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Laser structuring of solar glasses for light management

: Miclea, P.-T.; Steudel, F.; Schweizer, S.


IEEE Electron Devices Society:
37th IEEE Photovoltaic Specialists Conference, PVSC 2011 : 19-24 June 2011, Seattle, WA, USA
Piscataway: IEEE, 2011
ISBN: 978-1-4244-9966-3
ISBN: 978-1-4244-9965-6 (print)
Photovoltaic Specialists Conference (PVSC) <37, 2011, Seattle/Wash.>
Conference Paper
Fraunhofer CSP ()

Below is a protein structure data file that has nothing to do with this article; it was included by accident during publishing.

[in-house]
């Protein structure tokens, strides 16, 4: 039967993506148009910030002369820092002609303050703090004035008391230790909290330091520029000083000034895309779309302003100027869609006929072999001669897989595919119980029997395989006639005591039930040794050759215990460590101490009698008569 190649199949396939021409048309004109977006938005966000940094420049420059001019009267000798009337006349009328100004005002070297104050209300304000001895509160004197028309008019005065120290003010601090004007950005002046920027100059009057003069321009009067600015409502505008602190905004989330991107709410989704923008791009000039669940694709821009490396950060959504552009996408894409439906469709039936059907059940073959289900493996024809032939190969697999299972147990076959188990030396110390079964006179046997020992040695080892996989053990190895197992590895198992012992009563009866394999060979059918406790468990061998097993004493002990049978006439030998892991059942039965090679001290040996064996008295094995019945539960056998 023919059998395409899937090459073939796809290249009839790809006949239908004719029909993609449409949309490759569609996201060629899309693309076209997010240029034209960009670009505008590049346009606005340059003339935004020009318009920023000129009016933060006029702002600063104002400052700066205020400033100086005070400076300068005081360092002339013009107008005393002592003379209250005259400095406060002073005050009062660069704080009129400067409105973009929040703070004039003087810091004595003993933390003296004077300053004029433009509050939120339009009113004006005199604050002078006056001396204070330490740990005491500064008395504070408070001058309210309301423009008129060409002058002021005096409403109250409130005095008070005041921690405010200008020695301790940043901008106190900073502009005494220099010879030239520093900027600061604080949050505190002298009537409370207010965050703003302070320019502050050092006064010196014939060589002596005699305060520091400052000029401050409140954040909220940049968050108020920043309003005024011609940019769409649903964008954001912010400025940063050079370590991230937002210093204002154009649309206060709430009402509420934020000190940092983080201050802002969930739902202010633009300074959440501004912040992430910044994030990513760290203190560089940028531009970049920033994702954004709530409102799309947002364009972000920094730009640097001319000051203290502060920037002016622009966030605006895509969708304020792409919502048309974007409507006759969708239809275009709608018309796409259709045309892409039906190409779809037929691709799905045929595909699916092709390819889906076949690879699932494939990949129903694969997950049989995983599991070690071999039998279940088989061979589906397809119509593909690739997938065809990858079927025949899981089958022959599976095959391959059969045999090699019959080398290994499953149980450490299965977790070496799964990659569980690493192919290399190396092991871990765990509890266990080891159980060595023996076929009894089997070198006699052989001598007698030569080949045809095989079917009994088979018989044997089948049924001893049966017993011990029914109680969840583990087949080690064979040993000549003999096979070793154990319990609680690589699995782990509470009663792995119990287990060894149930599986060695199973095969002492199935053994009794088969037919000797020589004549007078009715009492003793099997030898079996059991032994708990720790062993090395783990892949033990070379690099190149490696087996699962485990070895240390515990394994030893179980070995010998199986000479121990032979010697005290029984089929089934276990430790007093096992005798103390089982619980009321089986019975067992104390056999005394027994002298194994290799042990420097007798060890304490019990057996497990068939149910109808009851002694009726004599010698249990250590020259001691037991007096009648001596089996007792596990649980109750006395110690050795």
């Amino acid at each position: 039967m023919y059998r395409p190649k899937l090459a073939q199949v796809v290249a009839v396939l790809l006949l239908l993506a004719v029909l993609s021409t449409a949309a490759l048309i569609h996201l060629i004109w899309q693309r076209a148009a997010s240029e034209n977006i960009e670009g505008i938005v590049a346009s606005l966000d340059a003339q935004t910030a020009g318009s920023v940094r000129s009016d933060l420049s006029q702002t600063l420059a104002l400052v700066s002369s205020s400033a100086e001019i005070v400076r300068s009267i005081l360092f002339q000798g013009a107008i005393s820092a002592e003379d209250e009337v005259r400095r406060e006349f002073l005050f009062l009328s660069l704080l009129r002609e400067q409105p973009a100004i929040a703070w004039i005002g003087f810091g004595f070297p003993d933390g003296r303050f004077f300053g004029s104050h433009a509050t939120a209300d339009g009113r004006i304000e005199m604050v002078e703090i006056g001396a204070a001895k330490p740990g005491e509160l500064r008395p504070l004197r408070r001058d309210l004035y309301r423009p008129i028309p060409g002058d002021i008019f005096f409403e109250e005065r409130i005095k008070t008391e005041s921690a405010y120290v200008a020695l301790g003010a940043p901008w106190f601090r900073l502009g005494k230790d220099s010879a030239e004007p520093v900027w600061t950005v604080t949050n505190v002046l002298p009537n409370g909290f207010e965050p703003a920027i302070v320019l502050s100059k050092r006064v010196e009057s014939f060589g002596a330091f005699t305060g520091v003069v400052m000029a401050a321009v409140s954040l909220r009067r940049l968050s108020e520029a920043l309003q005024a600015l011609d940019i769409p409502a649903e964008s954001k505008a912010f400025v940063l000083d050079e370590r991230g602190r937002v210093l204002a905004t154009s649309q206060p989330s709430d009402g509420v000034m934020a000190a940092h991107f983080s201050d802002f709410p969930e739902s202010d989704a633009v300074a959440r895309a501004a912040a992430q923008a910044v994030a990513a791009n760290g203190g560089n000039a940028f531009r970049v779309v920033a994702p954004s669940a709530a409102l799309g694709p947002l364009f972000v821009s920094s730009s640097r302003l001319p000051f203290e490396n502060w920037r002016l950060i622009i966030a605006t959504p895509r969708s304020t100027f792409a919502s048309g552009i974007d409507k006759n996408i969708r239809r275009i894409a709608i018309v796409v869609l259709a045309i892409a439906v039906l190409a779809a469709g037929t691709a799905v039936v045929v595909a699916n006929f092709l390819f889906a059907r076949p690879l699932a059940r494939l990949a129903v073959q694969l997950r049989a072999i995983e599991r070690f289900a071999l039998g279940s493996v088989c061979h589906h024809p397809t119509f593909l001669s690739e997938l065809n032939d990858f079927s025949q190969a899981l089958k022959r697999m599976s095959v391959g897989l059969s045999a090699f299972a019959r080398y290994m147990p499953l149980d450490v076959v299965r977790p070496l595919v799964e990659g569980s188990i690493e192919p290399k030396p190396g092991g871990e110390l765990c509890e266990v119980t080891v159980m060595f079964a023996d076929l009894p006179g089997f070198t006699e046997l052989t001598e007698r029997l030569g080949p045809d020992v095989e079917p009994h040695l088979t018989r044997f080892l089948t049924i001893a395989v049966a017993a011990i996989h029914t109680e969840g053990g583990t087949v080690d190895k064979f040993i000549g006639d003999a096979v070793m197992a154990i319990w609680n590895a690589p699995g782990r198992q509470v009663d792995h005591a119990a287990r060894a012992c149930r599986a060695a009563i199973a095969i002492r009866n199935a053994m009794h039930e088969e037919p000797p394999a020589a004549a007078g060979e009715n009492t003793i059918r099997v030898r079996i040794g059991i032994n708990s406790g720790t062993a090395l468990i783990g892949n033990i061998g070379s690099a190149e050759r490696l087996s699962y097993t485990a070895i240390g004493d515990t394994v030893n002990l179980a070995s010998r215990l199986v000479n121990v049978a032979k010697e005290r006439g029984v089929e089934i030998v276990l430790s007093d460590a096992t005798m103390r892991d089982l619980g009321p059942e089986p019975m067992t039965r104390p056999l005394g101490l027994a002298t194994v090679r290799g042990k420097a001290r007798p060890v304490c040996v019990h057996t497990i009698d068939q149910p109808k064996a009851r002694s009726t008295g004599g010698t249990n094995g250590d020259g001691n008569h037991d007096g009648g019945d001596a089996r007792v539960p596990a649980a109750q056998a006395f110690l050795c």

Short and ultra-short laser pulses allow for a flexible and innovative nano-structuring of solar glasses. The aim of these nano-structures is, for example, to provide special growth conditions for thin film solar cells leading to an increase of the solar cell efficiency or at least to an optimization of the production process. In addition, the nano-structured surfaces should provide light trapping abilities. Laser pulses in the range of a few nano-seconds from a Nd:YAG laser were used to nanostructure glass plates with dimensions of 5 cm x 5 cm. Two different laser wavelengths were evaluated, namely 355 nm and 532 nm. The nano-structures analyzed for their light trapping abilities were (i) a 1D-grid structure consisting of many fine, parallel and equally spaced grooves and (ii) a 2D-grid structure. Transmission and reflection measurements showed that the untreated solar glass has a transmittance of 92% in the spectral range from 375 nm to 850 nm; the glass showed no sig nificant light scattering (less than 1%). Laser structuring, however, leads to a significant increase in the forward scattering whereas the total transmittance remains almost unchanged. In the case of the 532 nm laser structuring, the forward scattering of the 1D- and the 2D-grid structure could be increased to more than 4% and 18%, respectively, for the spectral range from 375 to 850 nm. The effect of the 355 nm laser structuring was significantly higher; 45% and 65% forward scattering could be achieved for the 1D- and 2D-grid structure, respectively. The total reflectance is approximately 8% for the 532 nm laser structuring, while it is approximately 16% for 355 nm. Both structures revealed the typical behavior of an optical grating.